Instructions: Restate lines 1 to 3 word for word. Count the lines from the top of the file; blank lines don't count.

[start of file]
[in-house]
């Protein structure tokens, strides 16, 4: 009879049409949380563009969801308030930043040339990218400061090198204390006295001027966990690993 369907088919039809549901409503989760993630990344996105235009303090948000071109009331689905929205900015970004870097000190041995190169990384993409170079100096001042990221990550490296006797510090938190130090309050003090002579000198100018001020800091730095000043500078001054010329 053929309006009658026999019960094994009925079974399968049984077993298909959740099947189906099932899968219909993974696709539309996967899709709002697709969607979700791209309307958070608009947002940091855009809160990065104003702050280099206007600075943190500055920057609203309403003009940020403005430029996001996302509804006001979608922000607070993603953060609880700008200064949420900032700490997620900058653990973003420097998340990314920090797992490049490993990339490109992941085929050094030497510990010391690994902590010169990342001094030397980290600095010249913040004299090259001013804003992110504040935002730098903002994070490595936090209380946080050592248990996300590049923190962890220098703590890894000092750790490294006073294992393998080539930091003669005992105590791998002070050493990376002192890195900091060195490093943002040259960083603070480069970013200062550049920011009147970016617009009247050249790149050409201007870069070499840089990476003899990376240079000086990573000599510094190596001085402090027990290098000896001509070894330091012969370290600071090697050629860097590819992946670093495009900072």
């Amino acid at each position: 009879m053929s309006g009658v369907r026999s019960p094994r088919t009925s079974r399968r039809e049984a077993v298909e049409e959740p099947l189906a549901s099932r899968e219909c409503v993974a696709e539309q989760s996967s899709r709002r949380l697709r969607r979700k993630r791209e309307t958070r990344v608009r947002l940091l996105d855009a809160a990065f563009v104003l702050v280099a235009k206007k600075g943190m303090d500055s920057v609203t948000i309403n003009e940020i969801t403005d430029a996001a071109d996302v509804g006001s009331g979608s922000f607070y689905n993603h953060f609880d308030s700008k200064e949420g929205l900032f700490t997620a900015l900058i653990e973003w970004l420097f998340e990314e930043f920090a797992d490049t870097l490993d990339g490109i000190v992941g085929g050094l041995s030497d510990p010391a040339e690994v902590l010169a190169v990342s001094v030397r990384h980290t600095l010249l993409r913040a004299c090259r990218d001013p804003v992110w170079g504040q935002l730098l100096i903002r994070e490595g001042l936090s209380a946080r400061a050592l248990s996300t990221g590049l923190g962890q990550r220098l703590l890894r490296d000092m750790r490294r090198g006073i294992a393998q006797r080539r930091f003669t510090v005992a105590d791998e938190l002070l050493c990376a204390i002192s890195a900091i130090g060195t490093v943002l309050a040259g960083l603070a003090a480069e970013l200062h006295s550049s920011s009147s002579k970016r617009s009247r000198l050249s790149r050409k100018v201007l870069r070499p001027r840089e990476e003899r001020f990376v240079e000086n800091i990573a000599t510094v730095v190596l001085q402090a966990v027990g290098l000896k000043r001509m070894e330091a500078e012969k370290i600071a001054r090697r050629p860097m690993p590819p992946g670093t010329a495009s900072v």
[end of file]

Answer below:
[in-house]
């Protein structure tokens, strides 16, 4: 009879049409949380563009969801308030930043040339990218400061090198204390006295001027966990690993 369907088919039809549901409503989760993630990344996105235009303090948000071109009331689905929205900015970004870097000190041995190169990384993409170079100096001042990221990550490296006797510090938190130090309050003090002579000198100018001020800091730095000043500078001054010329 053929309006009658026999019960094994009925079974399968049984077993298909959740099947189906099932899968219909993974696709539309996967899709709002697709969607979700791209309307958070608009947002940091855009809160990065104003702050280099206007600075943190500055920057609203309403003009940020403005430029996001996302509804006001979608922000607070993603953060609880700008200064949420900032700490997620900058653990973003420097998340990314920090797992490049490993990339490109992941085929050094030497510990010391690994902590010169990342001094030397980290600095010249913040004299090259001013804003992110504040935002730098903002994070490595936090209380946080050592248990996300590049923190962890220098703590890894000092750790490294006073294992393998080539930091003669005992105590791998002070050493990376002192890195900091060195490093943002040259960083603070480069970013200062550049920011009147970016617009009247050249790149050409201007870069070499840089990476003899990376240079000086990573000599510094190596001085402090027990290098000896001509070894330091012969370290600071090697050629860097590819992946670093495009900072």
């Amino acid at each position: 009879m053929s309006g009658v369907r026999s019960p094994r088919t009925s079974r399968r039809e049984a077993v298909e049409e959740p099947l189906a549901s099932r899968e219909c409503v993974a696709e539309q989760s996967s899709r709002r949380l697709r969607r979700k993630r791209e309307t958070r990344v608009r947002l940091l996105d855009a809160a990065f563009v104003l702050v280099a235009k206007k600075g943190m303090d500055s920057v609203t948000i309403n003009e940020i969801t403005d430029a996001a071109d996302v509804g006001s009331g979608s922000f607070y689905n993603h953060f609880d308030s700008k200064e949420g929205l900032f700490t997620a900015l900058i653990e973003w970004l420097f998340e990314e930043f920090a797992d490049t870097l490993d990339g490109i000190v992941g085929g050094l041995s030497d510990p010391a040339e690994v902590l010169a190169v990342s001094v030397r990384h980290t600095l010249l993409r913040a004299c090259r990218d001013p804003v992110w170079g504040q935002l730098l100096i903002r994070e490595g001042l936090s209380a946080r400061a050592l248990s996300t990221g590049l923190g962890q990550r220098l703590l890894r490296d000092m750790r490294r090198g006073i294992a393998q006797r080539r930091f003669t510090v005992a105590d791998e938190l002070l050493c990376a204390i002192s890195a900091i130090g060195t490093v943002l309050a040259g960083l603070a003090a480069e970013l200062h006295s550049s920011s009147s002579k970016r617009s009247r000198l050249s790149r050409k100018v201007l870069r070499p001027r840089e990476e003899r001020f990376v240079e000086n800091i990573a000599t510094v730095v190596l001085q402090a966990v027990g290098l000896k000043r001509m070894e330091a500078e012969k370290i600071a001054r090697r050629p860097m690993p590819p992946g670093t010329a495009s900072v």